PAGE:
Do you ever feel like an imposter? Like someone will figure out you aren’t up to the job you have? Guess what? The Imposter Syndrome is a thing. And it’s a thing all kinds of leaders learn to deal with and overcome. Women. Men. Even people like you who are in exactly the right place at the right time to overcome it. Mitch shows us we’re not alone. – InPower Editors
For years there has been one question that I ask my executive clients when they take on a new role or a high-stakes challenge in their business. I have found the answer to this question gets people to feel “real” faster than most any other question I ask: What kinds of things have been running through your head and heart when you are driving to work in the morning?
I paint the extremes to get their realness-juices flowing. I give them the range of things that they MIGHT be feeling/thinking. I say to them (with some levity)… on the one extreme you might feel like a complete imposter— like you have no business leading this team. You may find yourself thinking: I simply don’t know this business well enough…I’m not sure I can pull this off…I’m not sure I deserve this job…It is only a matter of time before people discover that I am unfit for this role or someone else would be better at it than I am. You get the idea. Their laughter is telling—this is a very real, very common experience. Then I say, on your best days—you might feel confident, energized and unstoppable. You are certain that you are the right person for this role and this is the right time for you to be in it! You are excited to share your vision and you feel a level of ease in the way you are leading and connecting with others. You know you are uniquely qualified for the job. You feel confident, clear and focused.
I am yet to find anyone who doesn’t relate to this continuum of thoughts and emotions—they get it. They really get it. It is such a real moment to see full-grown, experienced, highly- respected leaders admit that they doubt themselves. And now, I get it. I bet you get it too.
Leaders vacillate between confidence/inspiration/clarity and fear/doubt/insecurity. They find their way to greater confidence and assuredness over time, but it usually takes 6-12 months in role before the imposter voice takes a break and they experience greater ease. I can think back to multiple times in my own life and career that have elicited this fear, uncertainty and doubt within me:
—becoming a wilderness expedition leader (I hope nobody dies on my watch),
– getting married (I hope my husband never falls out of love with me)
– speaking in front of large groups of people (will they like me?),
– coaching stellar executive leaders (will I be able to help them?),
– becoming a mother for the first time (will I be good enough?)
All of these life experiences have elicited a variety of very REAL feelings in me—from inspired to terrified, from confidence to doubt.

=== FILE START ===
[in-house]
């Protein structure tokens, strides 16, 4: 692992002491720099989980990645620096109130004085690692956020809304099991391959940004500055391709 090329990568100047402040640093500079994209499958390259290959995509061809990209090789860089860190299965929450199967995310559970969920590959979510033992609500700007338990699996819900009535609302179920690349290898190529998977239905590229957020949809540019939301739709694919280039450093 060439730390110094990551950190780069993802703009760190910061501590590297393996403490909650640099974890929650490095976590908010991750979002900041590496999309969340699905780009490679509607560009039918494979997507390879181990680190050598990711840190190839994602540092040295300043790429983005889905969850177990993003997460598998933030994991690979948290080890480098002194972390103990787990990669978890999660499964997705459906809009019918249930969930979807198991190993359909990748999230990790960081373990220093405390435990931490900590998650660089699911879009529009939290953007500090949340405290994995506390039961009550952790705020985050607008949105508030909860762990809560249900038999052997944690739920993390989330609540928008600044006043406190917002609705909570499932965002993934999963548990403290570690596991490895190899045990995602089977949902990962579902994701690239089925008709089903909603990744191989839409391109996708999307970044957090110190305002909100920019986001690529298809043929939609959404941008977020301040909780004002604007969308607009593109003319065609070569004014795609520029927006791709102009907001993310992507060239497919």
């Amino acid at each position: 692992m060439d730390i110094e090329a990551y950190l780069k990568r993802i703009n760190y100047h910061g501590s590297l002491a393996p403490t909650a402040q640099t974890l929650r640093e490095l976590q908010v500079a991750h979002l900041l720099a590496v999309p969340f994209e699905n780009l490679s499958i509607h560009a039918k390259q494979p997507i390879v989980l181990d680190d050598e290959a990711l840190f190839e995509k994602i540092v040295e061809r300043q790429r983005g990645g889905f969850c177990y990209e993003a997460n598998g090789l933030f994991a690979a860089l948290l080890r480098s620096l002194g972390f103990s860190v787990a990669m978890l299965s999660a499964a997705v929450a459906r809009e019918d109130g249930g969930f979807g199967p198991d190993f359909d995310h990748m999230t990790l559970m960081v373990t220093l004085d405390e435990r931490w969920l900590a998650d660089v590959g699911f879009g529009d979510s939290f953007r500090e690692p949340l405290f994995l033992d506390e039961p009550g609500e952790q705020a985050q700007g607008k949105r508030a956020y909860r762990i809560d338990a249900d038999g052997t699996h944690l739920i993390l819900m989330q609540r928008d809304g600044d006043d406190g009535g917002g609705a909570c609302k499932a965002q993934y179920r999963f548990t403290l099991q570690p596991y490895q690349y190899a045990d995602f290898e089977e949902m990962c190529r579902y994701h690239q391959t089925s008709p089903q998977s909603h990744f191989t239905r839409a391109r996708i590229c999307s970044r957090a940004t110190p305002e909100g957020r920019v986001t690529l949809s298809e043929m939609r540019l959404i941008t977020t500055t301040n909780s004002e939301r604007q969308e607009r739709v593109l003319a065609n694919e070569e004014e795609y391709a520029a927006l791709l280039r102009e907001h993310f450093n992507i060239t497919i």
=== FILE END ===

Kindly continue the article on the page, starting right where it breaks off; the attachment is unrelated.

An important component of leadership is the willingness to be real—to admit not knowing, to admit fear, to admit uncertainty and doubt. I believe there is a time and place to be steady through the storm and be the grounding force amidst others fears and doubts—but I also think a range of both assuredness and vulnerability is what GREAT leadership is all about. It’s also what being human is all about.
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These are the feelings that “women in real life” experience… in fact, these are the feelings that people in real life experience, women and men. At WiRL, I aspire to have “realness” as our top value because I wholeheartedly believe that innovation, creativity and a positive impact for our attendees is inextricably linked to vulnerability and real-ness. As a leader I believe it is as much my job to say “I don’t know. We are learning. We will figure this out” as it is to call the shots, be decisive, and be steady through the storm. I may not always be able to see the road ahead with great clarity but I absolutely know I will keep driving even amidst the storm—seeing the distance the headlights will allow me to see, and having faith that the road will continue to reveal itself, 200 feet at a time. It is downright scary and vulnerable to feel this way and even scarier to admit to the people I am leading that I don’t have all the answers. I believe that if we want to help others feel confident in their own voice and contributions (even amidst fear and uncertainty) then we need to model the way. We owe it to you to be “real” with you. To be real is to be human. Not just real in work but real in life.
My question to you is: What kinds of things have been running through your head and heart when you are driving to work in the morning? Are you being ‘real’?
Check out the InPower Coaching Leadership Development Program for lessons that will help you build your confidence.